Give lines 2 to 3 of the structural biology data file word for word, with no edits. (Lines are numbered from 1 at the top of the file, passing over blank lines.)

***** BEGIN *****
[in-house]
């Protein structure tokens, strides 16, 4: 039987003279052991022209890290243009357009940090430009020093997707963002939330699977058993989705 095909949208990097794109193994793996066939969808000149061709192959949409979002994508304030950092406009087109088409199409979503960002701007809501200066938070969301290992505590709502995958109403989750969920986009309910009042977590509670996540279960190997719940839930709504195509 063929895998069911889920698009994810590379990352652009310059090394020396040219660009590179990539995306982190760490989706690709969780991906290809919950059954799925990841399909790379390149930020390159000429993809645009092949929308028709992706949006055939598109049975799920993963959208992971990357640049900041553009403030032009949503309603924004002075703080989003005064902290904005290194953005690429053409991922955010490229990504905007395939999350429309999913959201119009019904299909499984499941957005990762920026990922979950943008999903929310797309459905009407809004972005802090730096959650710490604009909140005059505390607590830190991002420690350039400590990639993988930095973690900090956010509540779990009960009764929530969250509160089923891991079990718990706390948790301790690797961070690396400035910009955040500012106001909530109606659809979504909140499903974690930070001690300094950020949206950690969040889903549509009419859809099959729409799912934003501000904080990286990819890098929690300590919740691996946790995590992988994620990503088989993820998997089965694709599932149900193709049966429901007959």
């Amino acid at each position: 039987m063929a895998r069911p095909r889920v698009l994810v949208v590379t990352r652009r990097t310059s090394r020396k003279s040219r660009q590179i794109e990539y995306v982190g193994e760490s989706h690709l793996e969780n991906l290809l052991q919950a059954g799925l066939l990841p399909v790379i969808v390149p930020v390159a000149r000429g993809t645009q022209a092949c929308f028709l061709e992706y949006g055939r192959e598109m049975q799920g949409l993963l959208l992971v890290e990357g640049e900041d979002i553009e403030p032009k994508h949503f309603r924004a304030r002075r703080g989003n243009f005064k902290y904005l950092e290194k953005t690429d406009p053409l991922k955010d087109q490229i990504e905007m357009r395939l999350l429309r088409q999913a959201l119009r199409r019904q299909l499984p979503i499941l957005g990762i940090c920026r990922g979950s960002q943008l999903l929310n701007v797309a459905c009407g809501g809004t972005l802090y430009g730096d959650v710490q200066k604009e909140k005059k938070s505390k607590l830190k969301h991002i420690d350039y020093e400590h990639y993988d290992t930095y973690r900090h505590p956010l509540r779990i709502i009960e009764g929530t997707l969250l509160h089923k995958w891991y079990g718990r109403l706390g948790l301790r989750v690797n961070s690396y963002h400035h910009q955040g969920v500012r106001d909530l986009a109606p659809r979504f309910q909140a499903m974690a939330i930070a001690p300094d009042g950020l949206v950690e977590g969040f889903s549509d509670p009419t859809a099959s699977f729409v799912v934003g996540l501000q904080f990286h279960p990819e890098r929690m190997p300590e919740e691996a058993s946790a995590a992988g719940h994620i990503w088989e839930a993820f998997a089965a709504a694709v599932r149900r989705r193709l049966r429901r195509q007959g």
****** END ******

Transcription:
């Protein structure tokens, strides 16, 4: 039987003279052991022209890290243009357009940090430009020093997707963002939330699977058993989705 095909949208990097794109193994793996066939969808000149061709192959949409979002994508304030950092406009087109088409199409979503960002701007809501200066938070969301290992505590709502995958109403989750969920986009309910009042977590509670996540279960190997719940839930709504195509 063929895998069911889920698009994810590379990352652009310059090394020396040219660009590179990539995306982190760490989706690709969780991906290809919950059954799925990841399909790379390149930020390159000429993809645009092949929308028709992706949006055939598109049975799920993963959208992971990357640049900041553009403030032009949503309603924004002075703080989003005064902290904005290194953005690429053409991922955010490229990504905007395939999350429309999913959201119009019904299909499984499941957005990762920026990922979950943008999903929310797309459905009407809004972005802090730096959650710490604009909140005059505390607590830190991002420690350039400590990639993988930095973690900090956010509540779990009960009764929530969250509160089923891991079990718990706390948790301790690797961070690396400035910009955040500012106001909530109606659809979504909140499903974690930070001690300094950020949206950690969040889903549509009419859809099959729409799912934003501000904080990286990819890098929690300590919740691996946790995590992988994620990503088989993820998997089965694709599932149900193709049966429901007959």
């Amino acid at each position: 039987m063929a895998r069911p095909r889920v698009l994810v949208v590379t990352r652009r990097t310059s090394r020396k003279s040219r660009q590179i794109e990539y995306v982190g193994e760490s989706h690709l793996e969780n991906l290809l052991q919950a059954g799925l066939l990841p399909v790379i969808v390149p930020v390159a000149r000429g993809t645009q022209a092949c929308f028709l061709e992706y949006g055939r192959e598109m049975q799920g949409l993963l959208l992971v890290e990357g640049e900041d979002i553009e403030p032009k994508h949503f309603r924004a304030r002075r703080g989003n243009f005064k902290y904005l950092e290194k953005t690429d406009p053409l991922k955010d087109q490229i990504e905007m357009r395939l999350l429309r088409q999913a959201l119009r199409r019904q299909l499984p979503i499941l957005g990762i940090c920026r990922g979950s960002q943008l999903l929310n701007v797309a459905c009407g809501g809004t972005l802090y430009g730096d959650v710490q200066k604009e909140k005059k938070s505390k607590l830190k969301h991002i420690d350039y020093e400590h990639y993988d290992t930095y973690r900090h505590p956010l509540r779990i709502i009960e009764g929530t997707l969250l509160h089923k995958w891991y079990g718990r109403l706390g948790l301790r989750v690797n961070s690396y963002h400035h910009q955040g969920v500012r106001d909530l986009a109606p659809r979504f309910q909140a499903m974690a939330i930070a001690p300094d009042g950020l949206v950690e977590g969040f889903s549509d509670p009419t859809a099959s699977f729409v799912v934003g996540l501000q904080f990286h279960p990819e890098r929690m190997p300590e919740e691996a058993s946790a995590a992988g719940h994620i990503w088989e839930a993820f998997a089965a709504a694709v599932r149900r989705r193709l049966r429901r195509q007959g």